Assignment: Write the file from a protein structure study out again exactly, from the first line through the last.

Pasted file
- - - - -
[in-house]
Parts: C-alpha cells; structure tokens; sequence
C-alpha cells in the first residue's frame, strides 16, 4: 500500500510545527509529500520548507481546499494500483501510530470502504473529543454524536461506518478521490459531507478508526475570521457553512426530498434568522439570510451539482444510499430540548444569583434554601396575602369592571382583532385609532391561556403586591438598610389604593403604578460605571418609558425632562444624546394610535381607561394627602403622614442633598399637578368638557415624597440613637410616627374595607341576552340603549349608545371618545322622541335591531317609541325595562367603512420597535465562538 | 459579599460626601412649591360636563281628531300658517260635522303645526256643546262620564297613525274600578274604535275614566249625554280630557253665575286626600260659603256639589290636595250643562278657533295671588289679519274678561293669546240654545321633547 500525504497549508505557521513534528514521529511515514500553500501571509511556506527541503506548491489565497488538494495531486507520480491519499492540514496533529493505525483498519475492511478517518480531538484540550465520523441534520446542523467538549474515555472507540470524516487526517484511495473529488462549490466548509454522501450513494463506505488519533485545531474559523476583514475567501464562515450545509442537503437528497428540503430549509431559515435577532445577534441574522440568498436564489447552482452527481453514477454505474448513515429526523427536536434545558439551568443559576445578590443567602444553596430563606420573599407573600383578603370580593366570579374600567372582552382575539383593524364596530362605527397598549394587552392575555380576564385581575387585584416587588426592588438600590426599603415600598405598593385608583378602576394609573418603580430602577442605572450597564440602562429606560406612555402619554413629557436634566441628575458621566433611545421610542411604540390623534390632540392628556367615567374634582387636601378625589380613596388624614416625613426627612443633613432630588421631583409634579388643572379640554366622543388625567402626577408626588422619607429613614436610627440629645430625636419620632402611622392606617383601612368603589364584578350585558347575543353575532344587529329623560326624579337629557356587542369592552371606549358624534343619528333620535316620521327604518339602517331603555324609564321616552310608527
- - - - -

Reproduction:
[in-house]
Parts: C-alpha cells; structure tokens; sequence
C-alpha cells in the first residue's frame, strides 16, 4: 500500500510545527509529500520548507481546499494500483501510530470502504473529543454524536461506518478521490459531507478508526475570521457553512426530498434568522439570510451539482444510499430540548444569583434554601396575602369592571382583532385609532391561556403586591438598610389604593403604578460605571418609558425632562444624546394610535381607561394627602403622614442633598399637578368638557415624597440613637410616627374595607341576552340603549349608545371618545322622541335591531317609541325595562367603512420597535465562538 | 459579599460626601412649591360636563281628531300658517260635522303645526256643546262620564297613525274600578274604535275614566249625554280630557253665575286626600260659603256639589290636595250643562278657533295671588289679519274678561293669546240654545321633547 500525504497549508505557521513534528514521529511515514500553500501571509511556506527541503506548491489565497488538494495531486507520480491519499492540514496533529493505525483498519475492511478517518480531538484540550465520523441534520446542523467538549474515555472507540470524516487526517484511495473529488462549490466548509454522501450513494463506505488519533485545531474559523476583514475567501464562515450545509442537503437528497428540503430549509431559515435577532445577534441574522440568498436564489447552482452527481453514477454505474448513515429526523427536536434545558439551568443559576445578590443567602444553596430563606420573599407573600383578603370580593366570579374600567372582552382575539383593524364596530362605527397598549394587552392575555380576564385581575387585584416587588426592588438600590426599603415600598405598593385608583378602576394609573418603580430602577442605572450597564440602562429606560406612555402619554413629557436634566441628575458621566433611545421610542411604540390623534390632540392628556367615567374634582387636601378625589380613596388624614416625613426627612443633613432630588421631583409634579388643572379640554366622543388625567402626577408626588422619607429613614436610627440629645430625636419620632402611622392606617383601612368603589364584578350585558347575543353575532344587529329623560326624579337629557356587542369592552371606549358624534343619528333620535316620521327604518339602517331603555324609564321616552310608527